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Comparison of left atrial phasic function in hypertrophic cardiomyopathy versus systemic hypertension using strain rate imaging

Citation

Eshoo, S and Semsarian, C and Ross, DL and Marwick, TH and Thomas, L, Comparison of left atrial phasic function in hypertrophic cardiomyopathy versus systemic hypertension using strain rate imaging, The American Journal of Cardiology, 107, (2) pp. 290-296. ISSN 0002-9149 (2011) [Refereed Article]

Copyright Statement

Copyright 2010 Elsevier

DOI: doi:10.1016/j.amjcard.2010.08.071

Abstract

The aim of this study was to determine if left atrial (LA) phasic function evaluated by Doppler tissue imaging–derived strain and strain rate would be differentially decreased in patients with hypertrophic cardiomyopathy (HC) compared to patients with hypertension and to normal controls. Thirty-seven patients with HC were compared to 44 patients with systemic hypertension (SH) and 65 normal controls using transthoracic echocardiography. Maximal and minimal LA volume and LA volume just before active atrial contraction (pre-P LA volume) were measured, and phasic LA volumes were calculated. Global and segmental systolic strain rate, early diastolic strain rate, and late diastolic strain rate (A-Sr) and strain were measured from Doppler tissue imaging. Left ventricular mass was increased in the HC and SH groups compared to normal controls, but diastolic dysfunction was greater in the HC group. LA volumes were increased in patients with HC compared to those with SH and to normal controls, with corresponding reductions in A-Sr and atrial strain in the HC group. In contrast, only early diastolic strain rate was decreased in the SH group compared to controls. A-Sr remained reduced in patients with HC compared to the SH group, even after adjusting for left ventricular mass. When left ventricular mass, parameters of diastolic function (peak E and E= velocity), and the effect of patient group (SH vs HC) were examined in a stepwise regression model, patient group (SH vs HC) was the only independent determinant of A-Sr. In conclusion, HC results in LA enlargement with reduced LA phasic function that is reflected in reductions in A-Sr and atrial strain. Atrial enlargement is a likely consequence of the greater diastolic dysfunction in the HC group.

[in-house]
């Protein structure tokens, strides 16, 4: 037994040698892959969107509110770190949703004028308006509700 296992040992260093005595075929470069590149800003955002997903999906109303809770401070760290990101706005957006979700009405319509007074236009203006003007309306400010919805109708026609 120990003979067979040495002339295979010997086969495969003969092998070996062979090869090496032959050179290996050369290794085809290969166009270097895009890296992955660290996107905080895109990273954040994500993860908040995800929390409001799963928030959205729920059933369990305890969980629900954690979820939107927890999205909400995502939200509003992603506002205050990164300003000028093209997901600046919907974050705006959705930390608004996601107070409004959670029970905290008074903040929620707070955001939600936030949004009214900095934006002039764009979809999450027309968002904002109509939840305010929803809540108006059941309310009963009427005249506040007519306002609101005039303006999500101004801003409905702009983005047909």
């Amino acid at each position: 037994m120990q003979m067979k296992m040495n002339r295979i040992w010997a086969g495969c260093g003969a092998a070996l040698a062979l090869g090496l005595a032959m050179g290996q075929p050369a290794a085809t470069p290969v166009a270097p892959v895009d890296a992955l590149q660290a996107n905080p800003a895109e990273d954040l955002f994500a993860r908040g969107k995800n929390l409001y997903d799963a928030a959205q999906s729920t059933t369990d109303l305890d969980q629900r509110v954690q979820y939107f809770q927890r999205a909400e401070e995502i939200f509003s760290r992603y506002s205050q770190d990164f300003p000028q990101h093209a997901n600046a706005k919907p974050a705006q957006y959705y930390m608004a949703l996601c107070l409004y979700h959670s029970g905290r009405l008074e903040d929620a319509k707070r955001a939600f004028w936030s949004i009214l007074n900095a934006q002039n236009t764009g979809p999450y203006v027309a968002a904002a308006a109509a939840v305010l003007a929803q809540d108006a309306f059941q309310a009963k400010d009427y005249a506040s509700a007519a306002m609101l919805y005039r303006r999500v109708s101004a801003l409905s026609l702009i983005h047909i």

Doppler tissue imaging has enhanced the noninvasive assessment of regional myocardial function. Strain and strain rate, derived from Doppler tissue imaging, examine myocardial deformation and rate of deformation, respectively, and are largely independent of the tethering effect of the myocardium compared to Doppler tissue imaging. Although initially used for quantifying regional ventricular deformation, this technique has more recently been used to evaluate atrial function, in normal subjects and in conditions with atrial dysfunction. The objectives of this study were to examine left atrial (LA) function using strain and strain rate in patients with hypertrophic cardiomyopathy (HC) compared to patients with systemic hypertension (SH) and to determine whether atrial strain and strain rate could differentiate the increasing severity of LA dysfunction. We hypothesized that LA reservoir, conduit, and contractile function measured by systolic strain rate (S-Sr), early diastolic strain rate (E-Sr), and late diastolic strain rate (A-Sr), respectively, would be significantly altered in patients with HC because of greater diastolic dysfunction and consequent LA enlargement. We further hypothesized that in HC, atrial contractile function measured by A-Sr may be differentially reduced because of coexistent atrial myopathy.

Item Details

Item Type:Refereed Article
Research Division:Medical and Health Sciences
Research Group:Cardiorespiratory Medicine and Haematology
Research Field:Cardiology (incl. Cardiovascular Diseases)
Objective Division:Health
Objective Group:Clinical Health (Organs, Diseases and Abnormal Conditions)
Objective Field:Cardiovascular System and Diseases
Author:Marwick, TH (Professor Tom Marwick)
ID Code:90873
Year Published:2011
Web of Science® Times Cited:13
Deposited By:Menzies Institute for Medical Research
Deposited On:2014-04-30
Last Modified:2015-04-08
Downloads:0

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